From: John H. Jenkins (firstname.lastname@example.org)
Date: Thu Jan 25 2007 - 12:26:22 CST
On Jan 25, 2007, at 10:41 AM, Michael Maxwell wrote:
> Is this something that is taught to Cantonese speakers in schools?
> I can't imagine the average person on the street knowing which of
> these words are cognate.
So far as I know, Cantonese-specific writing is *not* taught in
schools. In the mainland, there is a push to get everyone to switch
from local dialects to Mandarin. Cantonese is only really written at
all (and then not very much) in Hong Kong and Macao, and there I
believe the emphasis is also on standard written Chinese.
You basically have to pick it up from context, but since there aren't
an awful lot of characters involved, it isn't hard to do.
> John H. Jenkins:
>> Exactly, which is why there are relatively few
>> Cantonese-specific sinograms. Almost everything in the
>> Cantonese lexicon is cognate with Mandarin words.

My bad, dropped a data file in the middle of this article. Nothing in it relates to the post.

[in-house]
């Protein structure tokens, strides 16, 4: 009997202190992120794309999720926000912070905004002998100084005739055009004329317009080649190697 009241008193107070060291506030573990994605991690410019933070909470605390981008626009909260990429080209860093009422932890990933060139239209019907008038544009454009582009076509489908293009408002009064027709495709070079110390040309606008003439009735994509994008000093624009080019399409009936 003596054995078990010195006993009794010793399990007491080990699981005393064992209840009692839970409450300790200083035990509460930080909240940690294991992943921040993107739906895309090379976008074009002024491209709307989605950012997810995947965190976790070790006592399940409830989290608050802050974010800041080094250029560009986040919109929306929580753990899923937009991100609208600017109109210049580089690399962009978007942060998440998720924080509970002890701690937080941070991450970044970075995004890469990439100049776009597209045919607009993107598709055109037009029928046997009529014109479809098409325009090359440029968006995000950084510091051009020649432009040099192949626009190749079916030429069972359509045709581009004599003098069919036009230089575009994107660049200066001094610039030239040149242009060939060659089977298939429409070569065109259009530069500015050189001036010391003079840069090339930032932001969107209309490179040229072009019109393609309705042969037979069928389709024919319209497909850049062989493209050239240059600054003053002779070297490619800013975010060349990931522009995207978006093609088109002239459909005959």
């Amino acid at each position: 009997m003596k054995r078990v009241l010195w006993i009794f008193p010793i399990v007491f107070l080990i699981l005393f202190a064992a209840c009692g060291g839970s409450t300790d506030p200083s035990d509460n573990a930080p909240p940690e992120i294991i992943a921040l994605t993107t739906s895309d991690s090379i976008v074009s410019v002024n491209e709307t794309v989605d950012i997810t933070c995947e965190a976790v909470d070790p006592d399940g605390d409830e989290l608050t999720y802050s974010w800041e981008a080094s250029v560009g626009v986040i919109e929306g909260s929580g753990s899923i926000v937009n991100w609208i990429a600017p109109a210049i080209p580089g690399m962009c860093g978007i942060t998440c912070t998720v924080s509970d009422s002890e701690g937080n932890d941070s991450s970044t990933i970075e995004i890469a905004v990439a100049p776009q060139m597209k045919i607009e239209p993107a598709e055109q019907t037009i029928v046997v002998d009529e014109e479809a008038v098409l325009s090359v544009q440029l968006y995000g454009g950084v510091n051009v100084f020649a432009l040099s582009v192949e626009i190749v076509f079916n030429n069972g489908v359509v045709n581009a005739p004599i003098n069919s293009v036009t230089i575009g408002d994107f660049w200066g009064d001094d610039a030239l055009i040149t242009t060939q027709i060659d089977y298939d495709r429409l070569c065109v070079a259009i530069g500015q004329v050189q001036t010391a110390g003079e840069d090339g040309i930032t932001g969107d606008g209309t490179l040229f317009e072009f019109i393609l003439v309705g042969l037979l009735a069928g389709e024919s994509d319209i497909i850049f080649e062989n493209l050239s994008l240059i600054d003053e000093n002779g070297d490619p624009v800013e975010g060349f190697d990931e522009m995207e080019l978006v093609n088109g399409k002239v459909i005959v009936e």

> I was just talking with a Chinese speaker of Cantonese and Mandarin
> (parents were Cantonese, baby sitter was Mandarin). He was saying
> that for some small number of Cantonese words, one used a character
> for a Mandarin word that sounded something like the Cantonese word,
> preceded by a radical meaning "mouth". He said there were several
> variants on this idea--extra strokes, or another radical.
> Apparently it's not common, but "everybody" knows the words for
> which this is done. Comments? (And in Unicode, is this done with a
> separate Unicode character for the 'mouth' radical, or is there a
> combined Cantonese character? Or is there any way to do it?)
Unicode encodes them as separate characters. There is no mechanism for
encoding distinct sinograms in Unicode except through assigning a
distinct code point.
OTOH, Unicode *has* made an effort to cull Cantonese-specific
characters from such references as exist for such. When Extension D
is encoded in the (hopefully) near future, there will be as complete a
repertoire of Cantonese-specific characters as is reasonably possible.
John H. Jenkins
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